This post was written by N-YHS intern Erin Shaw. The Westside Crime Prevention Program Records are now available to researchers at the New-York Historical Society’s library.
Although crime has always been an issue for New York City residents, an unprecedented rash starting in the 1970s began to terrorize the Upper West Side of Manhattan — a troubling sign of the crime epidemic’s severity in New York City during that time. Residents were often subject to robberies and muggings, and the drug epidemic reached unparalleled levels. Crack vials littered the streets, and drug dealers sold their products openly in public: “It’s anarchy down there,” one middle-aged resident noted as he witnessed a crack sale beneath his window in 1988. “Some days there are so many cars lined up to buy that it looks like a McDonald’s drive-in.”
In response to the fear generated by the crime in the area, neighborhood residents organized and fought back. The Westside Crime Prevention Program (WCPP) was founded in 1981 by a group of Upper West Siders in response to this rash of street muggings, burglaries, and drug crime. Marjorie Cohen, a freelance writer and Upper West Side resident, began organizing and leading the program as Executive Director in 1988. The WCPP was a community-based, not-for-profit organization made up of volunteers who were dedicated to making life on the West Side (from 59th street to 110th street, from the Hudson River to Central Park) safe and secure. To do this, the program developed both a Neighborhood Watch Program and a Crime Victims Witness Assistance Project that were so successful that they have since been used as models throughout the city. The WCPP also lobbied for increased police street patrols on the Upper West Side, which resulted in the establishment of the Community Patrol Officer Program (CPOP) and the Narcotics Enforcement Unit (SNEU) in the 20th and 24th Precincts.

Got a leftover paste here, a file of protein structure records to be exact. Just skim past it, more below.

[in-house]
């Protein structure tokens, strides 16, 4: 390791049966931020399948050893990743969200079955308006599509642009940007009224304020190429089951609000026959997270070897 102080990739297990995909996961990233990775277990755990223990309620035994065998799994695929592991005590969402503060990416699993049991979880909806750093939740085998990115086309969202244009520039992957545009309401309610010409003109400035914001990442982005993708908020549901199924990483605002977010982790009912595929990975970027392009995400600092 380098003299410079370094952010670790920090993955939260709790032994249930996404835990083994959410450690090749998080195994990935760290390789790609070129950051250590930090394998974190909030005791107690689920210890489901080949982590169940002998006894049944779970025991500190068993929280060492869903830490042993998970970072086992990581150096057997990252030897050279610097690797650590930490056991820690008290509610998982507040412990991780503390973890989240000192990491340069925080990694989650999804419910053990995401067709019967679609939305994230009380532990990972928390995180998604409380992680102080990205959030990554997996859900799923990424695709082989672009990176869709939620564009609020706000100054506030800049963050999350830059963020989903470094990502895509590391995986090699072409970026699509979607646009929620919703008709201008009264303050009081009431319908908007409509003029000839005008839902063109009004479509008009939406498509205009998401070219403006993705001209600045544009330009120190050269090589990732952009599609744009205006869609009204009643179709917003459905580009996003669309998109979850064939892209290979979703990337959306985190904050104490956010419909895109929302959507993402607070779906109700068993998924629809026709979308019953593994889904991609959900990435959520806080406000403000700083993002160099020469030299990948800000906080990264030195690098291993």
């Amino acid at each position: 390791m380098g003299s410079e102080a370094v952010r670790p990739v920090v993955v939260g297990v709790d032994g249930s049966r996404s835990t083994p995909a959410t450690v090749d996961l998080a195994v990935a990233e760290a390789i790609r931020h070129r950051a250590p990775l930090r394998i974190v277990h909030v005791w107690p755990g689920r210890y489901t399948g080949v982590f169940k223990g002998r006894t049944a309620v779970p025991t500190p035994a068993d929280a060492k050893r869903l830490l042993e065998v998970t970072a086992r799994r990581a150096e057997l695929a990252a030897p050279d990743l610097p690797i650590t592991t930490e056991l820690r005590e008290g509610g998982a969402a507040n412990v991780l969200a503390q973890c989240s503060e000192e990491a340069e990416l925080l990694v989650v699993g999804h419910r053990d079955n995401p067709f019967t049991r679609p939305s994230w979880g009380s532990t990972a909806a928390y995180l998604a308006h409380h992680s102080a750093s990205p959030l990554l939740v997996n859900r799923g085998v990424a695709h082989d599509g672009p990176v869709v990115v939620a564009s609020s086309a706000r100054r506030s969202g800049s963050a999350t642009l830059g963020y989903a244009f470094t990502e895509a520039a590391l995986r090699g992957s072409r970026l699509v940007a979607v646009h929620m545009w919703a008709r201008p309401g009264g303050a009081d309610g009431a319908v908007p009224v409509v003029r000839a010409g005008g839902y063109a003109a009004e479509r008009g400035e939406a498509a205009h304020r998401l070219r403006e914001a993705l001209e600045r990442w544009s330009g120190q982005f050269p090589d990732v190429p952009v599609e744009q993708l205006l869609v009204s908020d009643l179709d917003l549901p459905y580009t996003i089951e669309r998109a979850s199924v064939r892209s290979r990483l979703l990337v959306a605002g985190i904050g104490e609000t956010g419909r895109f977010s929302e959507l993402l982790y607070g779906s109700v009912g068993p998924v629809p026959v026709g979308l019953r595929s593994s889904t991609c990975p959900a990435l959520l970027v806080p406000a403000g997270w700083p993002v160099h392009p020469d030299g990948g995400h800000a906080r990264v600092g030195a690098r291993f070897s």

While the Westside Crime Prevention Program led and collaborated on many community projects in their thirty year existence, their Crime Prevention and Drug Watch Training program and Safe Haven are two that stand out. The WCPP led training events to teach residents how to identify drug dealings and paraphernalia, and also how to best report these incidences anonymously to the police. Many residents feared retribution by criminals if they were to get involved with the police, so the WCPP helped to facilitate a safe and anonymous system of reporting. By directly involving constituencies in crime prevention efforts, the WCPP helped to empower the community against crime and ultimately increased police protection in the neighborhood.
Safe Haven was established in 1971 and is a continuing program that helps to foster awareness of street safety among students, parents, and teachers. Merchants and businesses involved in Safe Haven offer a secure environment and telephone use for children who may become lost or feel unsafe. A participating location places a bright yellow “Safe Haven” decal in the storefront window, and the children are instructed to seek out these establishments if they feel that they are in imminent danger. The Westside Crime Prevention Program helped to promote and expand this program in their neighborhood.
Feeling that the core mission of the organization had been fulfilled, Marjorie Cohen and the members of the Westside Crime Prevention Program decided to disband in 2010. However, the substantial effect the program had on the safety of the Upper West Side is undeniable.